As I’ve said in the past, the banking industry would screw every if the tables were turned in this credit crisis fiasco and behold, they are. Governments have been much too easy on this bunch as trillions are handed over with few questions and few strings attached. So how do the banks react? Predictably. This may be from the UK but I have a hard time believing the same is not happening elsewhere.
High-street banks are continuing to hit businesses with punitive interest rates for loans and overdrafts and are resorting to more severe measures to ensure they are paid.
Some are demanding that owners of small businesses put up personal assets as collateral in return for a business loan. Others are changing conditions of loans by sending emails rather than meeting in person, and giving borrowers just 48 hours to comply with unilaterally-rearranged overdraft and lending agreements.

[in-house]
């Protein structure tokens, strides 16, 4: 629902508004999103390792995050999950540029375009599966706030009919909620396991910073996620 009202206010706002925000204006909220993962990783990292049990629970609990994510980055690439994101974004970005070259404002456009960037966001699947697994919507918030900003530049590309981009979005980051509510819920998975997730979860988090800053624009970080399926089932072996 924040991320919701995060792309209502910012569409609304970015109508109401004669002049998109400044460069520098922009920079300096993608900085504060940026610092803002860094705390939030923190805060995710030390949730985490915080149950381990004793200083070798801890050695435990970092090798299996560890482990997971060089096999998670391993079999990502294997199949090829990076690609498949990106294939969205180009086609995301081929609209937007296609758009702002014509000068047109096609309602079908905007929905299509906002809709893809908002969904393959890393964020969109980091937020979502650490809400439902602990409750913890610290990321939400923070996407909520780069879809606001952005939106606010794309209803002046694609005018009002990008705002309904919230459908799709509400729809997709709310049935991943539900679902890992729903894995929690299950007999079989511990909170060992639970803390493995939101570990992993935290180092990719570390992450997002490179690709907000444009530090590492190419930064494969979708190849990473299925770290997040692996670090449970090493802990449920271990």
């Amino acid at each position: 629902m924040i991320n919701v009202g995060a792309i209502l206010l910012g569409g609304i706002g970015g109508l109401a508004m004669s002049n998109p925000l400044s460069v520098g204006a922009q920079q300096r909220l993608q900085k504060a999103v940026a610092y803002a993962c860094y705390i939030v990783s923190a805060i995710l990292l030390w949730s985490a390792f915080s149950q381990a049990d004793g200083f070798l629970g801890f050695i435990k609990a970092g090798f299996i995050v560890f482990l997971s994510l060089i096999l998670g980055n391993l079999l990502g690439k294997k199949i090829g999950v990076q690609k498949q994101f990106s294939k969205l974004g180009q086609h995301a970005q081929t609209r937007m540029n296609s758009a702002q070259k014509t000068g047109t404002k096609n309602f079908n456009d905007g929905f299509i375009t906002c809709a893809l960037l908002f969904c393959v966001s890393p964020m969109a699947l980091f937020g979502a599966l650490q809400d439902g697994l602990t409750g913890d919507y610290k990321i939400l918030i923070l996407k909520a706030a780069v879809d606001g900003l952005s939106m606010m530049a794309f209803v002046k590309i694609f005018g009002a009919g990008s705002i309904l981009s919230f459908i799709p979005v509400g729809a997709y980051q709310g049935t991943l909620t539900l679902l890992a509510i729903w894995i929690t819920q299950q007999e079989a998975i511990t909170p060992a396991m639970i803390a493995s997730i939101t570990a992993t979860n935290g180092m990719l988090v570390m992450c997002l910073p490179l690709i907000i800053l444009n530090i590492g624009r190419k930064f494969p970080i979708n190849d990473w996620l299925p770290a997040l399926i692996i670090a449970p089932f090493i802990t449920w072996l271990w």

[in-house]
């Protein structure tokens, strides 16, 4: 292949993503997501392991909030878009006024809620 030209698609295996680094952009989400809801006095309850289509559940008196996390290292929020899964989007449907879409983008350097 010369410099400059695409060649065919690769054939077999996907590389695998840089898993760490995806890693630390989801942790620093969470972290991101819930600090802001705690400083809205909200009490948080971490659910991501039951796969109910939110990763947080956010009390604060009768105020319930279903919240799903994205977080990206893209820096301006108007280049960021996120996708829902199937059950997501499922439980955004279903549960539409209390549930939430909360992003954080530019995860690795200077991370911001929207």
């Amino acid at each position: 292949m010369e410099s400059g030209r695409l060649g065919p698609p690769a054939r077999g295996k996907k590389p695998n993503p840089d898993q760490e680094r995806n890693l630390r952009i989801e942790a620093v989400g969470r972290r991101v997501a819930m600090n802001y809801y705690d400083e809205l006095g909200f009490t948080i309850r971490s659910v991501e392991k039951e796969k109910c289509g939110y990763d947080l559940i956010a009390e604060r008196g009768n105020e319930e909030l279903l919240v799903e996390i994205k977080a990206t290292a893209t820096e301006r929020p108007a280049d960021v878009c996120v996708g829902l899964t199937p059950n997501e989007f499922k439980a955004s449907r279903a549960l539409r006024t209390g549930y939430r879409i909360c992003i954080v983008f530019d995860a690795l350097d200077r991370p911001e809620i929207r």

The Business Secretary, Lord Mandelson, said he was alarmed by the banks’ behaviour: “That is not the sort of constructive relationship that is sustainable between banks and businesses.
“I want a constructive relationship with them, of course, but they have to know they are going to be tested and judged by what role they play to help Britain and British business get through this economic storm.”
The Prime Minister, Gordon Brown, also heaped the pressure on misbehaving banks. “There is a loss of confidence in the banking system and they are increasing that loss of confidence by not acting the way banks usually do,” he wrote in a Sunday newspaper.
Oh there’s a lack of confidence alright.